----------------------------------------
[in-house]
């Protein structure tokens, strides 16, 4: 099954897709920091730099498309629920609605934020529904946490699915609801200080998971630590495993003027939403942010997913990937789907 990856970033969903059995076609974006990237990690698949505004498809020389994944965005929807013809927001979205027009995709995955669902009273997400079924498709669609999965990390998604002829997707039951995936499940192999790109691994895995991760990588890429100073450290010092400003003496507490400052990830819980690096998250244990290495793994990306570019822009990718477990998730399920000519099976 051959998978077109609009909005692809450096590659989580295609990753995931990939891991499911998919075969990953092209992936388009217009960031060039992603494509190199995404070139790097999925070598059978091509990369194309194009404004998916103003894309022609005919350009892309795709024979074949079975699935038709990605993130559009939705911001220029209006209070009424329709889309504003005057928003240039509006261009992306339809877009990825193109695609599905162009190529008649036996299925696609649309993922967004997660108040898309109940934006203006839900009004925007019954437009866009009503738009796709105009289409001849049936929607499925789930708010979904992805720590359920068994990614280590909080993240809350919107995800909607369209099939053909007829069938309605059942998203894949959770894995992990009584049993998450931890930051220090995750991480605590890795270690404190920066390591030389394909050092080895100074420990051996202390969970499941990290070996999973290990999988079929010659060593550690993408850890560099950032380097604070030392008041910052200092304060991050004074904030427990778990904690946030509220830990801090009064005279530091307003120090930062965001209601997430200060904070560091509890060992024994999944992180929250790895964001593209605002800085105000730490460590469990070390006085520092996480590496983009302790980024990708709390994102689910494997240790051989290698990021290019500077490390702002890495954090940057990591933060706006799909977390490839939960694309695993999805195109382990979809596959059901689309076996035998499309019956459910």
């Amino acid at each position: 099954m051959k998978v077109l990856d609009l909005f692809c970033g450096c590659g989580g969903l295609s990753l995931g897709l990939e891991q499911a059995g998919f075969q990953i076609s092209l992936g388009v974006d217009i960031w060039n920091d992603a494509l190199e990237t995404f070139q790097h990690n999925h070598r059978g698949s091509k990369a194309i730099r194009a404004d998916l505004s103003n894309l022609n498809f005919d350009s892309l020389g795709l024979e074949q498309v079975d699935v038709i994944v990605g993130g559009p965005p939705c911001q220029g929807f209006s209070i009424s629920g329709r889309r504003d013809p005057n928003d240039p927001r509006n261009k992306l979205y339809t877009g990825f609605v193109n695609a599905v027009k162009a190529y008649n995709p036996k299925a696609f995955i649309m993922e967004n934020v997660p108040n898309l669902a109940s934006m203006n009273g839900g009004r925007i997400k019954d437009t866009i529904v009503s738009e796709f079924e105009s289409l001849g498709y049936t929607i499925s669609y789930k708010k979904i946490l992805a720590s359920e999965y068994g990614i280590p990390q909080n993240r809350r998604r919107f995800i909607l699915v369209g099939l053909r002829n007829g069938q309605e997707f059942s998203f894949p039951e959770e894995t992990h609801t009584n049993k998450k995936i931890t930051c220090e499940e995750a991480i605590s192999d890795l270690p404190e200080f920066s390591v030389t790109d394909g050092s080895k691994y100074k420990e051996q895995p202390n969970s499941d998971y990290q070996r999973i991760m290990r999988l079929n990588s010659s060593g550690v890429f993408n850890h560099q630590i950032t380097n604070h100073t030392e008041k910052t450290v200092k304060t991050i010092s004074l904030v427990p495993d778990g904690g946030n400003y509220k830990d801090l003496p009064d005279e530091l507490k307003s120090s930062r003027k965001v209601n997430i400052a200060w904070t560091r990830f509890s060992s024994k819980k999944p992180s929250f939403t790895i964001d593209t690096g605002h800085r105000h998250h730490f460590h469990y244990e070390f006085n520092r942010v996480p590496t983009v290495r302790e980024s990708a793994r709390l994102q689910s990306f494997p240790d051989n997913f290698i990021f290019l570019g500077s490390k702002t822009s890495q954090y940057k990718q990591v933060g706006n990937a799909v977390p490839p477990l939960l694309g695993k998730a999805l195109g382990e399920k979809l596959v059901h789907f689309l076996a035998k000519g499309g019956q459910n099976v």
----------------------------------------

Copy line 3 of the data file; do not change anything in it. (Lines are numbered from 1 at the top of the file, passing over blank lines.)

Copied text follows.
């Amino acid at each position: 099954m051959k998978v077109l990856d609009l909005f692809c970033g450096c590659g989580g969903l295609s990753l995931g897709l990939e891991q499911a059995g998919f075969q990953i076609s092209l992936g388009v974006d217009i960031w060039n920091d992603a494509l190199e990237t995404f070139q790097h990690n999925h070598r059978g698949s091509k990369a194309i730099r194009a404004d998916l505004s103003n894309l022609n498809f005919d350009s892309l020389g795709l024979e074949q498309v079975d699935v038709i994944v990605g993130g559009p965005p939705c911001q220029g929807f209006s209070i009424s629920g329709r889309r504003d013809p005057n928003d240039p927001r509006n261009k992306l979205y339809t877009g990825f609605v193109n695609a599905v027009k162009a190529y008649n995709p036996k299925a696609f995955i649309m993922e967004n934020v997660p108040n898309l669902a109940s934006m203006n009273g839900g009004r925007i997400k019954d437009t866009i529904v009503s738009e796709f079924e105009s289409l001849g498709y049936t929607i499925s669609y789930k708010k979904i946490l992805a720590s359920e999965y068994g990614i280590p990390q909080n993240r809350r998604r919107f995800i909607l699915v369209g099939l053909r002829n007829g069938q309605e997707f059942s998203f894949p039951e959770e894995t992990h609801t009584n049993k998450k995936i931890t930051c220090e499940e995750a991480i605590s192999d890795l270690p404190e200080f920066s390591v030389t790109d394909g050092s080895k691994y100074k420990e051996q895995p202390n969970s499941d998971y990290q070996r999973i991760m290990r999988l079929n990588s010659s060593g550690v890429f993408n850890h560099q630590i950032t380097n604070h100073t030392e008041k910052t450290v200092k304060t991050i010092s004074l904030v427990p495993d778990g904690g946030n400003y509220k830990d801090l003496p009064d005279e530091l507490k307003s120090s930062r003027k965001v209601n997430i400052a200060w904070t560091r990830f509890s060992s024994k819980k999944p992180s929250f939403t790895i964001d593209t690096g605002h800085r105000h998250h730490f460590h469990y244990e070390f006085n520092r942010v996480p590496t983009v290495r302790e980024s990708a793994r709390l994102q689910s990306f494997p240790d051989n997913f290698i990021f290019l570019g500077s490390k702002t822009s890495q954090y940057k990718q990591v933060g706006n990937a799909v977390p490839p477990l939960l694309g695993k998730a999805l195109g382990e399920k979809l596959v059901h789907f689309l076996a035998k000519g499309g019956q459910n099976v």